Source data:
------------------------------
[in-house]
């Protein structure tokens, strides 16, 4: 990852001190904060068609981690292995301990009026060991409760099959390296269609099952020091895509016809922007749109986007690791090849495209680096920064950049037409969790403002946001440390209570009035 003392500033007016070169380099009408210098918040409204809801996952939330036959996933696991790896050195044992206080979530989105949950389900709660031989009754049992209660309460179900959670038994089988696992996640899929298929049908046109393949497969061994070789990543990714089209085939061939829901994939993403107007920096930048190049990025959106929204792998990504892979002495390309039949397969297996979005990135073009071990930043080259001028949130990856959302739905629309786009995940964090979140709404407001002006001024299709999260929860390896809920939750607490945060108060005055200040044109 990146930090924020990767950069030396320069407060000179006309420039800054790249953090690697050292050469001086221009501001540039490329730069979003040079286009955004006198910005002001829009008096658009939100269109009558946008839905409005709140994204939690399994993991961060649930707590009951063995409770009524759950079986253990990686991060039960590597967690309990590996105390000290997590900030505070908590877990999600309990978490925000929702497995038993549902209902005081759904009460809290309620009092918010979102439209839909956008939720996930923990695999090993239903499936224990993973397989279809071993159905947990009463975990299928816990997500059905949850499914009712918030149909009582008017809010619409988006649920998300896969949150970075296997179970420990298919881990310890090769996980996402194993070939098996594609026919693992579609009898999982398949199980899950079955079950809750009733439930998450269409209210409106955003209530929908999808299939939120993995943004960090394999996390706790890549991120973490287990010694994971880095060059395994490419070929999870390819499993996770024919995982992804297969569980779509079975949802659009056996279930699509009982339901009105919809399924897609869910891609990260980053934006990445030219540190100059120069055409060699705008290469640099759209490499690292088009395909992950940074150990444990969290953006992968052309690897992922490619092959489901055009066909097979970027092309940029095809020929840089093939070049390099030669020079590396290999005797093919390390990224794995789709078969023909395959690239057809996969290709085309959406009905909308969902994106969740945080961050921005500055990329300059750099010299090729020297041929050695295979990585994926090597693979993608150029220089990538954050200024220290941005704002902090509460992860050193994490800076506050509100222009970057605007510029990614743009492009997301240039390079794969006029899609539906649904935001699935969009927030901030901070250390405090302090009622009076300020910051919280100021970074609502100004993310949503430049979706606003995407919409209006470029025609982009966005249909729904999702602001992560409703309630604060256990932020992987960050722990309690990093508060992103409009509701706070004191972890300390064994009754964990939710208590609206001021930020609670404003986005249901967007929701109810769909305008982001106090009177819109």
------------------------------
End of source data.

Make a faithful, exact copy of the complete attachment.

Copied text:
[in-house]
């Protein structure tokens, strides 16, 4: 990852001190904060068609981690292995301990009026060991409760099959390296269609099952020091895509016809922007749109986007690791090849495209680096920064950049037409969790403002946001440390209570009035 003392500033007016070169380099009408210098918040409204809801996952939330036959996933696991790896050195044992206080979530989105949950389900709660031989009754049992209660309460179900959670038994089988696992996640899929298929049908046109393949497969061994070789990543990714089209085939061939829901994939993403107007920096930048190049990025959106929204792998990504892979002495390309039949397969297996979005990135073009071990930043080259001028949130990856959302739905629309786009995940964090979140709404407001002006001024299709999260929860390896809920939750607490945060108060005055200040044109 990146930090924020990767950069030396320069407060000179006309420039800054790249953090690697050292050469001086221009501001540039490329730069979003040079286009955004006198910005002001829009008096658009939100269109009558946008839905409005709140994204939690399994993991961060649930707590009951063995409770009524759950079986253990990686991060039960590597967690309990590996105390000290997590900030505070908590877990999600309990978490925000929702497995038993549902209902005081759904009460809290309620009092918010979102439209839909956008939720996930923990695999090993239903499936224990993973397989279809071993159905947990009463975990299928816990997500059905949850499914009712918030149909009582008017809010619409988006649920998300896969949150970075296997179970420990298919881990310890090769996980996402194993070939098996594609026919693992579609009898999982398949199980899950079955079950809750009733439930998450269409209210409106955003209530929908999808299939939120993995943004960090394999996390706790890549991120973490287990010694994971880095060059395994490419070929999870390819499993996770024919995982992804297969569980779509079975949802659009056996279930699509009982339901009105919809399924897609869910891609990260980053934006990445030219540190100059120069055409060699705008290469640099759209490499690292088009395909992950940074150990444990969290953006992968052309690897992922490619092959489901055009066909097979970027092309940029095809020929840089093939070049390099030669020079590396290999005797093919390390990224794995789709078969023909395959690239057809996969290709085309959406009905909308969902994106969740945080961050921005500055990329300059750099010299090729020297041929050695295979990585994926090597693979993608150029220089990538954050200024220290941005704002902090509460992860050193994490800076506050509100222009970057605007510029990614743009492009997301240039390079794969006029899609539906649904935001699935969009927030901030901070250390405090302090009622009076300020910051919280100021970074609502100004993310949503430049979706606003995407919409209006470029025609982009966005249909729904999702602001992560409703309630604060256990932020992987960050722990309690990093508060992103409009509701706070004191972890300390064994009754964990939710208590609206001021930020609670404003986005249901967007929701109810769909305008982001106090009177819109």